In this context, it's important to keep in mind that today the art market is truly a global affair. Buyers and sellers from around the globe are using new online trading models. Making any specific comments on the long-term impact on the art market would be premature, but we are ready to see how things will unfold. - courtesy of ArtStaq
Peter Brant Takes Over Art Magazines
The contemporary art collector and publisher Peter M. Brant announced that he had assumed full control over Art in America magazine and ARTnews, as well as a stable of other publications that were part of a merger in 2015.
In the deal, Mr. Brant agreed to sell Art in America, which has been published since 1913 but has struggled recently, to the company that owns ARTnews, published since 1902. Mr. Brant sold the magazine for about $17 million.
Under plans announced last year, Art in America is to continue its regular publication schedule of 11 issues a year, and ARTnews will come out in print about four times a year, continuing popular themed editions such as the annual list of “The World’s Top 200 Collectors.” Online, Mr. Brant said, the consolidation would move “under one umbrella” some of “the most important cultural publications that together provide the complete content and history of decorative arts, classical arts and art-related news.”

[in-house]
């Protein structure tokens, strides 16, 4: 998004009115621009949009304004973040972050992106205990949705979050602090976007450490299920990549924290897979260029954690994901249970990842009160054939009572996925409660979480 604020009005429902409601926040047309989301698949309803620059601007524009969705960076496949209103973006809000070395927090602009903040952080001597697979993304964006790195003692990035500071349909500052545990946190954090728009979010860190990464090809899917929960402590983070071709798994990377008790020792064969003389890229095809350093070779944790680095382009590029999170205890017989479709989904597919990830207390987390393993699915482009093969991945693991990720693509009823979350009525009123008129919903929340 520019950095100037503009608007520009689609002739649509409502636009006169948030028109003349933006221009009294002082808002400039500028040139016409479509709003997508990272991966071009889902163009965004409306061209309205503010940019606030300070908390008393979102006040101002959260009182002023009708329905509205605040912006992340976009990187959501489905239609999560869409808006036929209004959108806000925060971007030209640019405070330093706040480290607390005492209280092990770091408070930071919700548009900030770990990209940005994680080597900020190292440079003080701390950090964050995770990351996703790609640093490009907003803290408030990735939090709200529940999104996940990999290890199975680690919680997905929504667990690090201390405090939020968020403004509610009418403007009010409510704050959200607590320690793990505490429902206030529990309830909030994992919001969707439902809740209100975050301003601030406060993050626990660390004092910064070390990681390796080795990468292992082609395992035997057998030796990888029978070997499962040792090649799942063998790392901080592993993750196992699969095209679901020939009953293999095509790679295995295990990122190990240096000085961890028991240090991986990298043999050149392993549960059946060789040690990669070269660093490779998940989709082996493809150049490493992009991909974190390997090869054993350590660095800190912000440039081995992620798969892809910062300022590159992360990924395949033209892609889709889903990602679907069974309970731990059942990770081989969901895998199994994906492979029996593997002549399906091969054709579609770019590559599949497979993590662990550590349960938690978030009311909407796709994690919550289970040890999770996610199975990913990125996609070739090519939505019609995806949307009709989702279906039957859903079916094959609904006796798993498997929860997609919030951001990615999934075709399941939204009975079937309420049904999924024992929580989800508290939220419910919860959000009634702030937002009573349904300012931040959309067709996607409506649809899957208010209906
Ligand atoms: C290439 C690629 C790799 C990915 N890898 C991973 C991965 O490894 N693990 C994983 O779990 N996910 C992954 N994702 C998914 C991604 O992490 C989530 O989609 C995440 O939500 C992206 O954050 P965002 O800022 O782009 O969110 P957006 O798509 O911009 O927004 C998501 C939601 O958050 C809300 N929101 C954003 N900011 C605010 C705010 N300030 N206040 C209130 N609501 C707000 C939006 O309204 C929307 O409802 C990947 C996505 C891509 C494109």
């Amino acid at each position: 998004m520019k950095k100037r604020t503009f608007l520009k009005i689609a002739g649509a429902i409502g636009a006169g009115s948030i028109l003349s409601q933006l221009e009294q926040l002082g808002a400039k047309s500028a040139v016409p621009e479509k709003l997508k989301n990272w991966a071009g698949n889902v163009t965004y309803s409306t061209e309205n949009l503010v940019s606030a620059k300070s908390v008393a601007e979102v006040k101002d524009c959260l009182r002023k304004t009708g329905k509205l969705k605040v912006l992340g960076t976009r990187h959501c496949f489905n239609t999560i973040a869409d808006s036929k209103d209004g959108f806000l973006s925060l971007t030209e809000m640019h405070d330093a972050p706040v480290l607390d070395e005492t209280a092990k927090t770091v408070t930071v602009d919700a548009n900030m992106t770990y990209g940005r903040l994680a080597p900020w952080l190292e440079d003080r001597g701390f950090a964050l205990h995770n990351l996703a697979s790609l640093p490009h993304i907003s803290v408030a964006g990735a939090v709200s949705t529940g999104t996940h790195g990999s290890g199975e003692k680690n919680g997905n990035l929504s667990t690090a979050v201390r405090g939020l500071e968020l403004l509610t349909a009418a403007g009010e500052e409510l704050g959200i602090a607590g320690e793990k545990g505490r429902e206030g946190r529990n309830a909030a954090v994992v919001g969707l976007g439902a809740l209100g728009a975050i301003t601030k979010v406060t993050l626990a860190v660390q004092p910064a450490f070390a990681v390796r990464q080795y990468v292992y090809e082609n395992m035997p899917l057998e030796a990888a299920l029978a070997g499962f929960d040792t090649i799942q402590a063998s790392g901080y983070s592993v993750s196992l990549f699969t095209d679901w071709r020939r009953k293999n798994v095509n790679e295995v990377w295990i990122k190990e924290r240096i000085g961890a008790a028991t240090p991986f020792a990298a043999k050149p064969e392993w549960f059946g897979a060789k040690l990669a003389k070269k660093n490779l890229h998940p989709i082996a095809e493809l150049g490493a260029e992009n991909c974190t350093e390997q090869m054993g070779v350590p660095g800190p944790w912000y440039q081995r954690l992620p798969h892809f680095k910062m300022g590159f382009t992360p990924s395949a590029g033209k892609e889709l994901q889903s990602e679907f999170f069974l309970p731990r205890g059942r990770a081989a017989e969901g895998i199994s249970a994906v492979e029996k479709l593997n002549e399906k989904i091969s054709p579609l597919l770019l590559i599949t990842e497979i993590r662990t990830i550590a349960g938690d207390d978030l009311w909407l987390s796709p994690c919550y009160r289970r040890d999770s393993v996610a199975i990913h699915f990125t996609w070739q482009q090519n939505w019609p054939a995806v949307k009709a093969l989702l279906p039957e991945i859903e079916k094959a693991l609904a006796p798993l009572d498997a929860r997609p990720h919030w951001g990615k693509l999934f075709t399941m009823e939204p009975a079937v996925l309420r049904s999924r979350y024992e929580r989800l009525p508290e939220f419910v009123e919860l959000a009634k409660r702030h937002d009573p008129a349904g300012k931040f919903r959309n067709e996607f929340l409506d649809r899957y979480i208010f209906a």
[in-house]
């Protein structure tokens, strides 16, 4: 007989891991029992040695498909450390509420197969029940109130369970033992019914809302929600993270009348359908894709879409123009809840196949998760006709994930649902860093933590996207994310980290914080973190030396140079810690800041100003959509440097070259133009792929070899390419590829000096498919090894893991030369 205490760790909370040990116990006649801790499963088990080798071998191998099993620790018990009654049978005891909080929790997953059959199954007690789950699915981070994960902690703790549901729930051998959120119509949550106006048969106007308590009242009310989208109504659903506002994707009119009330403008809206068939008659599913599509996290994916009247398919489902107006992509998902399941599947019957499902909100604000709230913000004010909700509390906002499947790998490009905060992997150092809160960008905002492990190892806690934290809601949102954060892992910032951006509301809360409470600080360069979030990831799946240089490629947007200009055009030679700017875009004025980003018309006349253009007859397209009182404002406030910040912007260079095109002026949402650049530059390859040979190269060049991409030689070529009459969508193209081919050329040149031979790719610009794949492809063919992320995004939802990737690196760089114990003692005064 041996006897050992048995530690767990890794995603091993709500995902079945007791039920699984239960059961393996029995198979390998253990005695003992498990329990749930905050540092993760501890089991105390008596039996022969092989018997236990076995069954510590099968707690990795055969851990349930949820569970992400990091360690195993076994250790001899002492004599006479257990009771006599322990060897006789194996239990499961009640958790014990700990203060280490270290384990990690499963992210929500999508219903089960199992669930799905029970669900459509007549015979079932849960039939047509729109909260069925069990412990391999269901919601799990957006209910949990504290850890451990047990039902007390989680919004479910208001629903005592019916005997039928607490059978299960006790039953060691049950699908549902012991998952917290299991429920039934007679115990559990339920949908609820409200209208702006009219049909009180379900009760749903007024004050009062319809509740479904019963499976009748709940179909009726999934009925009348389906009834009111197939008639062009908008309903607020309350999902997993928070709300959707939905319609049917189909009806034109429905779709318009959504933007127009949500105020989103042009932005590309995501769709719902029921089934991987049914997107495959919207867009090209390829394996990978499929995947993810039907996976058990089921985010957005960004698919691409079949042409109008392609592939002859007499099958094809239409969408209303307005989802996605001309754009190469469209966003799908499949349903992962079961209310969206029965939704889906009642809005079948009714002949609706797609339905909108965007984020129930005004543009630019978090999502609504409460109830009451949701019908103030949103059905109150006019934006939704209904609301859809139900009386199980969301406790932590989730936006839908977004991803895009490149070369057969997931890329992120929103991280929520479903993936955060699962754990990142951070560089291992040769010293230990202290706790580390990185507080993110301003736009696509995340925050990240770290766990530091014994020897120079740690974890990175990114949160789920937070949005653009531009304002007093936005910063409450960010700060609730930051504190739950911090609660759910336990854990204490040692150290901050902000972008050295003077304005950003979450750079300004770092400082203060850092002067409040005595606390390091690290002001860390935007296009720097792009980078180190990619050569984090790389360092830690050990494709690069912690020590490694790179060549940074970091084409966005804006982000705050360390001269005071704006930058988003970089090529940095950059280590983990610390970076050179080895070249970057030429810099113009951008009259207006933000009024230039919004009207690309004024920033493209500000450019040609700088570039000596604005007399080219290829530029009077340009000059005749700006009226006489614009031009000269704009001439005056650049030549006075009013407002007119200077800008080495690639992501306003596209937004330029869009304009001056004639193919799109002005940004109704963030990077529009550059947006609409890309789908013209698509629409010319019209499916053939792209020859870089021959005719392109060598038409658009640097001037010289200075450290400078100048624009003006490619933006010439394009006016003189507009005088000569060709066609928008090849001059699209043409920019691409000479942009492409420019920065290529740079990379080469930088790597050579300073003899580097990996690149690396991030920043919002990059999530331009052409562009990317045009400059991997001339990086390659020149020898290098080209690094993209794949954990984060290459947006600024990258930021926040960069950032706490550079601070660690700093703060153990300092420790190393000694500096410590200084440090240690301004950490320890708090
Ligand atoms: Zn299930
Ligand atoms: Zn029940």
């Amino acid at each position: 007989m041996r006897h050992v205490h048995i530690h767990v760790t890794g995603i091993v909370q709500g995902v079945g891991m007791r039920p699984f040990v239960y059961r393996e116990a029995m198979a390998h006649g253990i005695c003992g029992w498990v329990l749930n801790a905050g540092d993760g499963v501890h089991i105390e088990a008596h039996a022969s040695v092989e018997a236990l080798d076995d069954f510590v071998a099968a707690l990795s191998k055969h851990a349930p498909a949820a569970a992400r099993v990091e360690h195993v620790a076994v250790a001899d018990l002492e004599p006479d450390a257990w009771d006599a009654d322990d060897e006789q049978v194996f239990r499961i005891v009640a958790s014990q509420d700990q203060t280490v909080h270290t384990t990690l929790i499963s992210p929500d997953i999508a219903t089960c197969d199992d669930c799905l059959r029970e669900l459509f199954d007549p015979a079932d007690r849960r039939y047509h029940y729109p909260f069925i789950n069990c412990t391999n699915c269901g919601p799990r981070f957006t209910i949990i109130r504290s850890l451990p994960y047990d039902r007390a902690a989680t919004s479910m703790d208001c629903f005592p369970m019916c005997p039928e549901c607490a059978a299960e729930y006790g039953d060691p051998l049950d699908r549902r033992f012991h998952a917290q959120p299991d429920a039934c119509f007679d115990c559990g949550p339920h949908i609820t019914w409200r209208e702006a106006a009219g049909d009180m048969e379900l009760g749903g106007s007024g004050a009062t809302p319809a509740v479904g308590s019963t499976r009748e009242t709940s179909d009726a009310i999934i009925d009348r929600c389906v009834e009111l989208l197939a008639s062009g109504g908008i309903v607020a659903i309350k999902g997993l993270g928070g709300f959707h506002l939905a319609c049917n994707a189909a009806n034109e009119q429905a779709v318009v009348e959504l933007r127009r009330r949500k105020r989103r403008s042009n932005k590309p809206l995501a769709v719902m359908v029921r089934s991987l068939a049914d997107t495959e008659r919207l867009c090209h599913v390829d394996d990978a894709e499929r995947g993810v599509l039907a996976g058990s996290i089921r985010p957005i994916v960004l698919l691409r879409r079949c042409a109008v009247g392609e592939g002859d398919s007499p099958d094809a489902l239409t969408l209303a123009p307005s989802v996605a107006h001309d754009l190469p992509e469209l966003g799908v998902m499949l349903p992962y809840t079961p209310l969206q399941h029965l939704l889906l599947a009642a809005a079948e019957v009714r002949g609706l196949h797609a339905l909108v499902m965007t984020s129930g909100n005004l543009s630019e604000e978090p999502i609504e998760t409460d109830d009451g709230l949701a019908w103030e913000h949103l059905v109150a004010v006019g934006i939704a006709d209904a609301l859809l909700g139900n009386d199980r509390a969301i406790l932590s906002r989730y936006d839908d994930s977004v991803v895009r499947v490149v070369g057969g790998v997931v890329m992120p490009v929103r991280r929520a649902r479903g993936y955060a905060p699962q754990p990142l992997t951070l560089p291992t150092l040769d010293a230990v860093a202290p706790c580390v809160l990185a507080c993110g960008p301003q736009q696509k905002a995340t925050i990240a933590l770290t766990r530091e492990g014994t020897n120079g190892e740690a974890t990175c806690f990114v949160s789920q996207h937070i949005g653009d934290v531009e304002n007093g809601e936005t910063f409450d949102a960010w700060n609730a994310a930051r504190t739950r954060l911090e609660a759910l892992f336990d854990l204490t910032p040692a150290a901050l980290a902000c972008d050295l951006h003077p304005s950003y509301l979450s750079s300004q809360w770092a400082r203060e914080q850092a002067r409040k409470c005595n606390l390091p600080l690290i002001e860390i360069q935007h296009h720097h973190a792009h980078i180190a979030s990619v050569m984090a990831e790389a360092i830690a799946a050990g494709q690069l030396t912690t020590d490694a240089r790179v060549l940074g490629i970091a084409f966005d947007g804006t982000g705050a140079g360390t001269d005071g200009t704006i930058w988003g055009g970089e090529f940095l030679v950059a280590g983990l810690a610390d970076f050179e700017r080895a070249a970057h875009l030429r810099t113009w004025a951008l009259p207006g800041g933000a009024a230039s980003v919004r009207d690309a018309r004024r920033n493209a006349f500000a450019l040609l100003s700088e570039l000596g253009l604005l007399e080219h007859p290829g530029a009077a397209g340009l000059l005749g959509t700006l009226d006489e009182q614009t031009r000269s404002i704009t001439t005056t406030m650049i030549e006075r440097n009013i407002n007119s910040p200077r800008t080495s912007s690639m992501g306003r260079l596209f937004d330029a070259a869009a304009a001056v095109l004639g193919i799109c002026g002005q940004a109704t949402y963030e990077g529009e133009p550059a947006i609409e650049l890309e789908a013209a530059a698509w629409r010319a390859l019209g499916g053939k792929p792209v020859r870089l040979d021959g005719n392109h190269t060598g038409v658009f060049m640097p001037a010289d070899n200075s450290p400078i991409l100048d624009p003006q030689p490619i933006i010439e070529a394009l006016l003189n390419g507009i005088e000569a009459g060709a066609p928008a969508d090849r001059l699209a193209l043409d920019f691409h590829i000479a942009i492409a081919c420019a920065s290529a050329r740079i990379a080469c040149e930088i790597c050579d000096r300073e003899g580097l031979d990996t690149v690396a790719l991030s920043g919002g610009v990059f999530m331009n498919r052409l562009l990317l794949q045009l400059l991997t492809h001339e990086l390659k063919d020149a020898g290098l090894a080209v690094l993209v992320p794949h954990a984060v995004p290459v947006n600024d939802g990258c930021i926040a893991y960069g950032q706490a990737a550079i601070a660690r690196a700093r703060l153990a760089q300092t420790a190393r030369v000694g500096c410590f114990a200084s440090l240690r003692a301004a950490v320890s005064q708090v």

Donald Trump and Art
The Republican primary is effectively over with Donald Trump’s win in Indiana, and while he dominaties the 2016 election news cycle little is known about The Donald's interest in the art world.
Donald Trump claims to be worth $10 billion, but unfortunately for me, it doesn’t seem to be invested in fine art. Other savvy investors and real estate moguls, such as Aby Rosen, are driving the art market higher and higher, but there is little evidence that blue chip artworks are among Trump's assets.
I am not 110 percent on this, but I’ve been told the French-impressionist paintings that decorate his homes are likely — don’t call them fakes — reproductions.
A smaller version of the real “La Loge” by Renoir — an 1874 painting in the collection of the Courtauld Institute of Art in London — was sold by Sotheby’s in 2008 for $9.67 million to an unidentified buyer. But what is probably a skillfully painted copy hangs in Melania Trump’s office in the Trump Tower on Fifth Avenue.